Hundreds Attend YU Jewish Job Fair Seeking Communal and Educational Careers
Yeshiva University’s Center for the Jewish Future (CJF) and Institute for University-School Partnership hosted their annual Jewish Job Fair on YU’s Wilf Campus on February 28. More than 50 Jewish day schools and 20 community organizations from across North America, including the Orthodox Union, Nefesh B’Nefesh, Repair the World and others, participated in the event, which was free and open to the public, with YU students and alumni given one hour of priority access.
“Our annual Jewish Job Fair is a natural outgrowth of our mission to support and strengthen Jewish communities and organizations around the world,” said Rabbi Kenneth Brander, David Mitzner Dean of the CJF. “It also provides a platform for talented Jewish leaders to connect with opportunities that will allow them to make their mark on the Jewish world and beyond. We consider it our responsibility to make sure that our graduates are given opportunities to share their unique talents in shaping the Jewish communal landscape.”
More than 300 YU students, alumni and other job seekers gathered for the chance to meet so many employers in Jewish education and nonprofit in one place. But the event also attracted talent and employers from greater distances.
Suzy Richman, director of operations at University Jewish Chaplaincy, traveled from the United Kingdom for the fair. “We place rabbinical couples around university campuses all over the United Kingdom and we’ve had great luck with Yeshiva University students, so it was important for us to be here,” she said.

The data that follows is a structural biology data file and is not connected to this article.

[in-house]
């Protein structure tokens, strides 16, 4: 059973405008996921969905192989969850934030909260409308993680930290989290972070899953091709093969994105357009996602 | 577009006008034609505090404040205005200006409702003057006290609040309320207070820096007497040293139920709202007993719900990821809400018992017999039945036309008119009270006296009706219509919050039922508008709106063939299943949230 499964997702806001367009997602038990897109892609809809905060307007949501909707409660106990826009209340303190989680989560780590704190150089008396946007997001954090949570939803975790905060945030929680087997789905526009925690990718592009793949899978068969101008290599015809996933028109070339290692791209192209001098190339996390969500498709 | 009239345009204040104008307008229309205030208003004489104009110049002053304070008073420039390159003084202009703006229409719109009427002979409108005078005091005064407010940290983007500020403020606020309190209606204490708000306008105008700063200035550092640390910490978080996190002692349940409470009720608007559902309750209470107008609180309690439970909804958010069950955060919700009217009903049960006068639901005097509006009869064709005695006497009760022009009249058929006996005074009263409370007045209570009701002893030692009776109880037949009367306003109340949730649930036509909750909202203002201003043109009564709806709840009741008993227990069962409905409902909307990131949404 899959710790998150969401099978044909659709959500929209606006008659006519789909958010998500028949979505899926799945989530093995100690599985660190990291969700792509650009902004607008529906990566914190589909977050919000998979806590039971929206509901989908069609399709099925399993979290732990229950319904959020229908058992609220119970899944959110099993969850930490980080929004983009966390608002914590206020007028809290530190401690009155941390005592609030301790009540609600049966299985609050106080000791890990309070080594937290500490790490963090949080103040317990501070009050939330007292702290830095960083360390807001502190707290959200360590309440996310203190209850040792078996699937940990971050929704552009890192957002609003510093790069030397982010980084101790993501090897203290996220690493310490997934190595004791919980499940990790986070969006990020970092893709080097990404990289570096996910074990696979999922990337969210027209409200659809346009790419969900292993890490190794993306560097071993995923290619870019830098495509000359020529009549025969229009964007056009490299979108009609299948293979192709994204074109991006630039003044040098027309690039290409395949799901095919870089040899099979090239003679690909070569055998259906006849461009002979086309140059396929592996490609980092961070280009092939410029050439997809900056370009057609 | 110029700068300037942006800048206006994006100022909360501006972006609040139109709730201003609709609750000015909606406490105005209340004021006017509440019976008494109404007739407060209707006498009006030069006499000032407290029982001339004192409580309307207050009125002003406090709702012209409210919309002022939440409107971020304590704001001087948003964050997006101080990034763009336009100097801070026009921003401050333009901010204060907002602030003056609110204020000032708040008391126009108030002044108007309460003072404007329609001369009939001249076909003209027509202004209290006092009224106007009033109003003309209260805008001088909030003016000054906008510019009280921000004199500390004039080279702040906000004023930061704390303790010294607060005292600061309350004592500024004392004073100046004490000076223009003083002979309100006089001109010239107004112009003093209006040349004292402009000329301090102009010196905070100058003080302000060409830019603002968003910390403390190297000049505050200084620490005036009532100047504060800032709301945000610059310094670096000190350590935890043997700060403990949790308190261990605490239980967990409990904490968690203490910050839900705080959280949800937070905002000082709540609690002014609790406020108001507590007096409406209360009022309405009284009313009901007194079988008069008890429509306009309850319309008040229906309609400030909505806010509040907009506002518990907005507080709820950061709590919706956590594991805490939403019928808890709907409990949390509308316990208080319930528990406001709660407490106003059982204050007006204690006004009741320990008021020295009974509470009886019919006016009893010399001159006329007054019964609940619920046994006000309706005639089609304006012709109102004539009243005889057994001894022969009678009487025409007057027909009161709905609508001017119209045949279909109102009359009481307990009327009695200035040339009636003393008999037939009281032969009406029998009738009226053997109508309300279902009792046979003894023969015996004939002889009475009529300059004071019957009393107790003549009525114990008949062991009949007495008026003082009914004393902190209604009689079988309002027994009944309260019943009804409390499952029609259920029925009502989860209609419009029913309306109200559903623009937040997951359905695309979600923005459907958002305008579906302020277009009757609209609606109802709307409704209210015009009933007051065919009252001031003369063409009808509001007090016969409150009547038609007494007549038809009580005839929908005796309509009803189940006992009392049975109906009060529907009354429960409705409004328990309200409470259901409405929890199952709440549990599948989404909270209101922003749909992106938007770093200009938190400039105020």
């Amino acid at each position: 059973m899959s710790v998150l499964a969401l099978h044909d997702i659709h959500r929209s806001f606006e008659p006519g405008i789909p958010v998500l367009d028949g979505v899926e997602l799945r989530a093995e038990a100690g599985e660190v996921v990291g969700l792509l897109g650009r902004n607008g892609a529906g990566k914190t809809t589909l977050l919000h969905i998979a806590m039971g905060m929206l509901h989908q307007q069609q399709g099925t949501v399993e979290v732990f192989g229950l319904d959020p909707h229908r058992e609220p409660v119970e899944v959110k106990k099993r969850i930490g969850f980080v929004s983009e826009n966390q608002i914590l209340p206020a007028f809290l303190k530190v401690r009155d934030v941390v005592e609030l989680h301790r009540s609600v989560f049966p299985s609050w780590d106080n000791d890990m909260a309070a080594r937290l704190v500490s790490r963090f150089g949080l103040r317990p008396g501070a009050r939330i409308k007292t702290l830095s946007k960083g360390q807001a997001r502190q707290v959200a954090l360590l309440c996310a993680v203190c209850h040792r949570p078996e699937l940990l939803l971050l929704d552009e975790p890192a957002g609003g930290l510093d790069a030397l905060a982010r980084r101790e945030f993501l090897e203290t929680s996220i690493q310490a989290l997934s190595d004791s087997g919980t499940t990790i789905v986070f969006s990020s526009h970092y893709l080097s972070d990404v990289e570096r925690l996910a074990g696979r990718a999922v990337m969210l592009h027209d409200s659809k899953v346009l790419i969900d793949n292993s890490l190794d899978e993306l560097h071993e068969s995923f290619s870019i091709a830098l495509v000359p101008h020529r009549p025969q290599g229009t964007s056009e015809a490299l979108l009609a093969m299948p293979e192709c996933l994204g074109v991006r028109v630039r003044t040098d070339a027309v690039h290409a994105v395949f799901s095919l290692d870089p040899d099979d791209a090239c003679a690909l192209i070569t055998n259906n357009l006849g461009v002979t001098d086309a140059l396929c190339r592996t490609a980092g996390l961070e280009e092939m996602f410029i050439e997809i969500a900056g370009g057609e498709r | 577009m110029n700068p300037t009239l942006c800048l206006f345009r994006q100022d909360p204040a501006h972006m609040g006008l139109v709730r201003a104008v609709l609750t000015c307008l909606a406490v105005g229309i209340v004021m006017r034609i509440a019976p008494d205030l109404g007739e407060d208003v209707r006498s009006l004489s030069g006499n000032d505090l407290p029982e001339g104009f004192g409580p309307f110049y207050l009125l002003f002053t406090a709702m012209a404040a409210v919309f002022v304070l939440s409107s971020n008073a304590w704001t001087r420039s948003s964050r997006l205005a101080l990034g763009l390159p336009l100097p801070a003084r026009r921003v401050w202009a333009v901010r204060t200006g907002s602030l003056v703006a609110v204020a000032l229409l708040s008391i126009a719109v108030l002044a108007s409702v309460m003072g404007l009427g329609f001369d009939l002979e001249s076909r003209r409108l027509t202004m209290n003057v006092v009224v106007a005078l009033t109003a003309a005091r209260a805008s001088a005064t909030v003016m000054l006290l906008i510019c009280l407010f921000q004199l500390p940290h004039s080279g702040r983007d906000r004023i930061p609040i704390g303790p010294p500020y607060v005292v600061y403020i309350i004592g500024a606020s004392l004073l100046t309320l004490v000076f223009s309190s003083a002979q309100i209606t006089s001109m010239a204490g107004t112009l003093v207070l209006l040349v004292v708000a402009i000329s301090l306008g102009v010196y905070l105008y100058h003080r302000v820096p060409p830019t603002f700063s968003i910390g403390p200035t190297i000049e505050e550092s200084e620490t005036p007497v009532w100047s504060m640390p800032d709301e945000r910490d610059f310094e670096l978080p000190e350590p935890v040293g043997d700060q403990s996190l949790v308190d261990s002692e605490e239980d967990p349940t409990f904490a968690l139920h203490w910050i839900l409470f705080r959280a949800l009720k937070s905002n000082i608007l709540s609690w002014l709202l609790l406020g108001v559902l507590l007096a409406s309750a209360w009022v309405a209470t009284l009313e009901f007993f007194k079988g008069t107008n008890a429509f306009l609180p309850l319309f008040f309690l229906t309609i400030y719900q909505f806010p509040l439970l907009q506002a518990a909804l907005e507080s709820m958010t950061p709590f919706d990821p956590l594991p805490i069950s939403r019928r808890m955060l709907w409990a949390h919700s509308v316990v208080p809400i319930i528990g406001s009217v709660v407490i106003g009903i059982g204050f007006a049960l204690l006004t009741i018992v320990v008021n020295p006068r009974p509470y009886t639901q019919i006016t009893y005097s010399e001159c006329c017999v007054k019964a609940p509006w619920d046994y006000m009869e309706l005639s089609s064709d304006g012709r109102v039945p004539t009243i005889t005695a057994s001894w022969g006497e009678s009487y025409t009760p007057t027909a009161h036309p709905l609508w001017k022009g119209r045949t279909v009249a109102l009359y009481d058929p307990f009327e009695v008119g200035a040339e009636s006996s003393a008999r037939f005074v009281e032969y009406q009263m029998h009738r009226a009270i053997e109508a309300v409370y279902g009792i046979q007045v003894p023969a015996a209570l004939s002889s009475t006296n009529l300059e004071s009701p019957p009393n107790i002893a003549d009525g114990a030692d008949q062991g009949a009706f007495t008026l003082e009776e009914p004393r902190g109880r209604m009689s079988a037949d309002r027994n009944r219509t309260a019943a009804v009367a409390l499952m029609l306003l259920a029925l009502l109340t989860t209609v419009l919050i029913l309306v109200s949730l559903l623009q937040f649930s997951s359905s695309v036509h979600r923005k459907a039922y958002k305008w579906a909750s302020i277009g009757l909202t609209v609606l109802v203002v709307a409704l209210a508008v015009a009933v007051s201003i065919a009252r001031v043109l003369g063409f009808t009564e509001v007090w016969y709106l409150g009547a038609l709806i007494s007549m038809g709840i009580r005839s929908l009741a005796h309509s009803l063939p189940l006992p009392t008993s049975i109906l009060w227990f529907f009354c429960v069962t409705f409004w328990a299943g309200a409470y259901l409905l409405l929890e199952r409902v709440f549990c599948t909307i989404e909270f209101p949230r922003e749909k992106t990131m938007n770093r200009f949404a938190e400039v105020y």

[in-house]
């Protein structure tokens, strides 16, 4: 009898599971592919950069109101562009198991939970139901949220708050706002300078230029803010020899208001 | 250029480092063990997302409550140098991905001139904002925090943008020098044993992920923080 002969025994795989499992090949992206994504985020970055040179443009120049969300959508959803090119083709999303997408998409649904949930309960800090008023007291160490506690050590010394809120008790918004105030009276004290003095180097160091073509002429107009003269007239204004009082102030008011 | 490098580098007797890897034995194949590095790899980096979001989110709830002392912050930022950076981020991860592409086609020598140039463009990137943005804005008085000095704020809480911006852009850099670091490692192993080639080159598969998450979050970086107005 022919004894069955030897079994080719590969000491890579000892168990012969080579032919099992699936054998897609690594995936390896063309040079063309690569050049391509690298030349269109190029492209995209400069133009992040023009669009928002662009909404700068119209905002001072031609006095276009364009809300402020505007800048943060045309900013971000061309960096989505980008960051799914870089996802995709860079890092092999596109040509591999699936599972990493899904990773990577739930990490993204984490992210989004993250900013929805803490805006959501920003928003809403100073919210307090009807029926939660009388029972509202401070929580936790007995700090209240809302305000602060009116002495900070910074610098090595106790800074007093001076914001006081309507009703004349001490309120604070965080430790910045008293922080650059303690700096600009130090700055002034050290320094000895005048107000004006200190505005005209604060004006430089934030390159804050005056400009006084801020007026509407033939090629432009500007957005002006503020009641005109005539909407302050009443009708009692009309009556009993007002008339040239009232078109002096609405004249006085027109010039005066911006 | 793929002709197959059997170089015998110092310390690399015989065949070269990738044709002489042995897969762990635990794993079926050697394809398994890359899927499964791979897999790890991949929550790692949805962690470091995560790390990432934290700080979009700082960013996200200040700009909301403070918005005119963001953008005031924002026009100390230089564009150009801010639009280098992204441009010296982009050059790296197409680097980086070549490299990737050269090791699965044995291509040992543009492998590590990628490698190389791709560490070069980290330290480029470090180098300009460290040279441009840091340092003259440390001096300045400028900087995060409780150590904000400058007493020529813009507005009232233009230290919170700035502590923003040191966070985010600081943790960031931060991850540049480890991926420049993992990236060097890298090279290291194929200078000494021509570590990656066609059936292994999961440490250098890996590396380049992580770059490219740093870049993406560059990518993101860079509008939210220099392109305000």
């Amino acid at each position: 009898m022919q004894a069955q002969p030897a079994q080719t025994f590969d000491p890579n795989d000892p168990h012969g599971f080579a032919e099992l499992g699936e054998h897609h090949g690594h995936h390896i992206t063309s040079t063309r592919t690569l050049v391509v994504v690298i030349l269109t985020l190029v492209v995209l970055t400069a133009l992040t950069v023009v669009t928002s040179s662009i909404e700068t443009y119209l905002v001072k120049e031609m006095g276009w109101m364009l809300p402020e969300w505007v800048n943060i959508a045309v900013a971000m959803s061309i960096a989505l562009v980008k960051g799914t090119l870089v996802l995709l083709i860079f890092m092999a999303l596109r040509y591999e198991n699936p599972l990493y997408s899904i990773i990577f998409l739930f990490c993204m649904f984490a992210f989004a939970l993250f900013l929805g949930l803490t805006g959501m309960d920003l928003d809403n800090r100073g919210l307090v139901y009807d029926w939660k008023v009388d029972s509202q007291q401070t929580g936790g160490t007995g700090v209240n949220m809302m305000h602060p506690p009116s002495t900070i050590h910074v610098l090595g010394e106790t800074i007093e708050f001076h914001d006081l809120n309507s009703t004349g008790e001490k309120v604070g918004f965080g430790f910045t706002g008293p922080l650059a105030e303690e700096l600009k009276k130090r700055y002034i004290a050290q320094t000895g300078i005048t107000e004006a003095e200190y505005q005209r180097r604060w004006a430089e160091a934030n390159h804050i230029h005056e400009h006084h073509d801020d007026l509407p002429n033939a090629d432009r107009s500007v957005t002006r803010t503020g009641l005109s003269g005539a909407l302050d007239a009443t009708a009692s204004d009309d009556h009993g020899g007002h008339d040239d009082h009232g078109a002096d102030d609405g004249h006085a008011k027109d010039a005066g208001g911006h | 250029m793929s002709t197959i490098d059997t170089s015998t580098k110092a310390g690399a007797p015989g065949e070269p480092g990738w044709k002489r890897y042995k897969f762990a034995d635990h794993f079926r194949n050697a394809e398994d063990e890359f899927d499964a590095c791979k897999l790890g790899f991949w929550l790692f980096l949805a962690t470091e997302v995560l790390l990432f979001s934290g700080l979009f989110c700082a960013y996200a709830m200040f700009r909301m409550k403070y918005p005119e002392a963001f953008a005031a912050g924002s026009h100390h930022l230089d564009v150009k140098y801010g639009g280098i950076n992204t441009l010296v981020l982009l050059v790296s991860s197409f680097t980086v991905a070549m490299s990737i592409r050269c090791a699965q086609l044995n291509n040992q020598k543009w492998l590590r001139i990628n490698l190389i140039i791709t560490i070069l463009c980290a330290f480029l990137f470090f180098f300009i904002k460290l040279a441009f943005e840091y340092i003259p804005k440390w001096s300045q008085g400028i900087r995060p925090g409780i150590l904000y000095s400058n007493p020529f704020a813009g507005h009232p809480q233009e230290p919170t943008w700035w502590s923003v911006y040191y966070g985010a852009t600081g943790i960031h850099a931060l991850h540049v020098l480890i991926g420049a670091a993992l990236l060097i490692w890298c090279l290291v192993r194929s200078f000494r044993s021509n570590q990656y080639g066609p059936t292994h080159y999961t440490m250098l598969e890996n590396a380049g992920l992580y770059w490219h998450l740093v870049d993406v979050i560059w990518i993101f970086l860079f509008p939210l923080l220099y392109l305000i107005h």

Jenn Baumstein, program coordinator at Eden Village Camp, decided to participate in the job fair because of its opportunity to tap a unique audience. “We think the folks at YU have a lot to bring to the table and we’re hiring for key positions that require a combination of Jewish knowledge and communal experience,” she said, noting that those positions range from camp nurse to assistant director. “With all the programs offered here, we thought we’d reach a high-range, high-caliber and mature crowd at the fair.”
The job fair was especially notable for job seekers in the Jewish education field. “Schools had the chance to meet with the best and brightest educators, including promising new talent entering the field for the first time,” said Rabbi Maccabee Avishur, associate director for teaching and learning at the University-School Partnership and one of the event organizers. “Job seekers got face-to-face access to school leaders from outstanding institutions around the country. It’s a great way to advance the field of education by continuing to professionalize the candidate search and placement process.”
Edith Koslowe, a Stern College for Women graduate and current student at YU’s Azrieli Graduate School of Jewish Education, agreed. “It’s great to be able to get a feel for schools and see if you match here instead of scrolling through job listings online or calling every school to see if they’re hiring,” she said. “Here, I can just walk into a room and see who’s looking.”